By September 2022, average card rates topped 18%, their highest levels in 26 years. Along with rising interest rates, consumers are carrying higher balances on their credit cards: up 13% in the second quarter of 2022, compared with the previous year, according to Consumer Reports.

All of which means that now is a good time to get your debts under control. Start by listing all of your debts in order, from those carrying the highest interest rates to the lowest, suggests Equifax, the credit rating agency. Even for loans of similar size, higher rates can cost you considerably more in the long run. For example, a $10,000, five-year car loan charging 6% interest will increase your costs by more than $500 over a similar loan charging 4%, Equifax notes. Use your list as a guide: where you have the flexibility to do so, concentrate on paying off those higher-interest cards and loans first.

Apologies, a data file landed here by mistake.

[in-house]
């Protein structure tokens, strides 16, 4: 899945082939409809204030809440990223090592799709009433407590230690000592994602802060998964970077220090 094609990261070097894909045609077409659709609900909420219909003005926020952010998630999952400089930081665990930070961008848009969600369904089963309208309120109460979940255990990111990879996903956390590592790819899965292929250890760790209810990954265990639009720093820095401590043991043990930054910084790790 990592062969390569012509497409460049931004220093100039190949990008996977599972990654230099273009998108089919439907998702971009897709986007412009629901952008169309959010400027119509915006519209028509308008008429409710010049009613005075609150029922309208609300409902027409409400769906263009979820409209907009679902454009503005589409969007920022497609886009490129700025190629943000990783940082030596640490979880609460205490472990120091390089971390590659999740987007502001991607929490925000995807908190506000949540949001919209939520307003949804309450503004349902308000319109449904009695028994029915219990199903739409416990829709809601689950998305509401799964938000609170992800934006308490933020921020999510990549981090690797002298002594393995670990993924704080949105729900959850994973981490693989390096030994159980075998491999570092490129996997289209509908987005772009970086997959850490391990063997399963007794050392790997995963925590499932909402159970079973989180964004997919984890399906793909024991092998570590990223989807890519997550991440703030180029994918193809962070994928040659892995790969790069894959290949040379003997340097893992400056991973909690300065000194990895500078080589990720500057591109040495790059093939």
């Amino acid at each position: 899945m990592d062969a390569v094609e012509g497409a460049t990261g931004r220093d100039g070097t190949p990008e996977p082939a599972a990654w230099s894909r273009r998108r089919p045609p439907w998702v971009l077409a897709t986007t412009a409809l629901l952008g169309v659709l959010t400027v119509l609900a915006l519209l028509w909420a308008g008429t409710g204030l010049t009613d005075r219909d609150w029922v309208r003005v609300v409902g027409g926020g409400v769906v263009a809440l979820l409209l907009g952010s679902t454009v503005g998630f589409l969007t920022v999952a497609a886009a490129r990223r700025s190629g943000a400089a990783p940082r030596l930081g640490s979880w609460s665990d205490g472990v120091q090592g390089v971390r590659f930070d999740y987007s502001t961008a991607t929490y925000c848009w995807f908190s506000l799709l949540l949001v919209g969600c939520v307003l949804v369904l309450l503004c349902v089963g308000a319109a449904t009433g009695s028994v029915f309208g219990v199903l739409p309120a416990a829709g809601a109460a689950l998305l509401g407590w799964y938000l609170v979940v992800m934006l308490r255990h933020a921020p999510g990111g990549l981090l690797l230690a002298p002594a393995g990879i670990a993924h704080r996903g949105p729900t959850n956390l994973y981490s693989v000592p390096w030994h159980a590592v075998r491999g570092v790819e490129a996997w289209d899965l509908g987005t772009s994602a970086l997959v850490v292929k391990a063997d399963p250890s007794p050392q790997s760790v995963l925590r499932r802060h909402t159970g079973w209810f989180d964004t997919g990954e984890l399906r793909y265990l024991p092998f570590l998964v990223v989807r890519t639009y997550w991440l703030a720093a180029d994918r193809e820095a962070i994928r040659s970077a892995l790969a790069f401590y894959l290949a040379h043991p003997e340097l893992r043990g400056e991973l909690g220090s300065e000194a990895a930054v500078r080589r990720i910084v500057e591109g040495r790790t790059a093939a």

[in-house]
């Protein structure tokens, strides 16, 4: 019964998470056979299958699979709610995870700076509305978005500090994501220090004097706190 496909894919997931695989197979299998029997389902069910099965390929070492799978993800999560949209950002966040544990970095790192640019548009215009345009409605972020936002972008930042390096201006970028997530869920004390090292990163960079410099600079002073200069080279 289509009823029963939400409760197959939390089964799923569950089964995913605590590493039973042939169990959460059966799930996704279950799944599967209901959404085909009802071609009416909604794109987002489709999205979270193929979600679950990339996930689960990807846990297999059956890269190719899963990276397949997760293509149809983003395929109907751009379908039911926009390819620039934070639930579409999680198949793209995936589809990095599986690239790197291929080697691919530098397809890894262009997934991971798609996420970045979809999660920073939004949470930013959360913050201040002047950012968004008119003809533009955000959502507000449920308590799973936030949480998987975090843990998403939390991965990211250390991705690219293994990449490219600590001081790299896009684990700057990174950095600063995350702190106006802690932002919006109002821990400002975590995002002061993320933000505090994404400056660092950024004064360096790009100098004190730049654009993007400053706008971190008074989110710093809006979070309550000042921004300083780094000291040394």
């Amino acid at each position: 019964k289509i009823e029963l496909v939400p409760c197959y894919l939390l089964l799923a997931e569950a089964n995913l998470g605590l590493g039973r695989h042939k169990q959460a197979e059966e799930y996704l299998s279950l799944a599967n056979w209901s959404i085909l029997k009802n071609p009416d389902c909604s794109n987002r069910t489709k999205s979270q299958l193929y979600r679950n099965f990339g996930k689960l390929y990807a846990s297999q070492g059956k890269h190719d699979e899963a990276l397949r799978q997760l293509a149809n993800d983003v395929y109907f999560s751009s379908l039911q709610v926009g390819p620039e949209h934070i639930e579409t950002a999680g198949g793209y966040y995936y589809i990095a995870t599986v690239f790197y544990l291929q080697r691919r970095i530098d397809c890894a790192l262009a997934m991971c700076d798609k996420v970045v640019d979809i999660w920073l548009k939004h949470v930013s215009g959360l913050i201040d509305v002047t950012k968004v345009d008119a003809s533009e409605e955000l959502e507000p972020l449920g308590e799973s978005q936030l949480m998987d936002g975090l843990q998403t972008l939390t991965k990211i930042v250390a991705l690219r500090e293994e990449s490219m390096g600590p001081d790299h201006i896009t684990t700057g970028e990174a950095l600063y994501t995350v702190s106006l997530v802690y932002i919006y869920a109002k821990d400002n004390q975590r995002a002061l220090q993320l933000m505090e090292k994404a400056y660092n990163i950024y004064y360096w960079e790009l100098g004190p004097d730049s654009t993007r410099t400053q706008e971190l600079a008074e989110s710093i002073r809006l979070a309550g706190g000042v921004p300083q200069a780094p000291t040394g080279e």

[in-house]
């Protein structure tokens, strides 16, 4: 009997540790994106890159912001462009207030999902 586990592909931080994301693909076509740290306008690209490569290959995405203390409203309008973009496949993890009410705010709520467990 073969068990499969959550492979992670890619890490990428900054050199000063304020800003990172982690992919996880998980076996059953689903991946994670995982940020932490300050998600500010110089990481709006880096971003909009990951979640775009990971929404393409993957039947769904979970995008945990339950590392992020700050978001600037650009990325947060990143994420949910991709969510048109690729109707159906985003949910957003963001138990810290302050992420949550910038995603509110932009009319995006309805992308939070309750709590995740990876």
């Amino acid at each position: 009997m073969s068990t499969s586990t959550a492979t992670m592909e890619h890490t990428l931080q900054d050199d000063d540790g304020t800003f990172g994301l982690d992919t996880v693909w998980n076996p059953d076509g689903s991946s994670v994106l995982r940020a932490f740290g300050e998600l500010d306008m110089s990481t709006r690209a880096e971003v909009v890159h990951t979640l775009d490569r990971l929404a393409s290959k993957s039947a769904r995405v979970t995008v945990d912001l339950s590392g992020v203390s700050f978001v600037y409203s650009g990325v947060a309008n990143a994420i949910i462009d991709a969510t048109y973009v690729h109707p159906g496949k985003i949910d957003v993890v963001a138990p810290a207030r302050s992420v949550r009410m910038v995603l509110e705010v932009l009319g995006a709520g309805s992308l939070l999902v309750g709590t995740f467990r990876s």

For more detailed guidance, check out our article on Strategies for Paying Down Debt.

If the number of debts you’re holding feels overwhelming, you might consider folding them into a single loan—a process known as debt consolidation. Consolidation could help you lower your overall interest rate and costs, with one monthly payment instead of many, according to the National Foundation for Credit Counseling. With interest rates possibly moving higher in the months to come, now may be a good time to lock in an attractive rate.

When consolidating credit cards, you’ll need to carefully compare interest rates to ensure you can actually lower your payments. Some cards may even offer a 0% APR for the first year or more, which could give you a head start on paying down your consolidated debt. You can also visit Fifth Third Bank’s Consolidating Debt Guide. Then, using our Debt Consolidation Calculator, you can enter your existing loans, interest rates, and other information to see how different types of consolidation loans could affect your payments.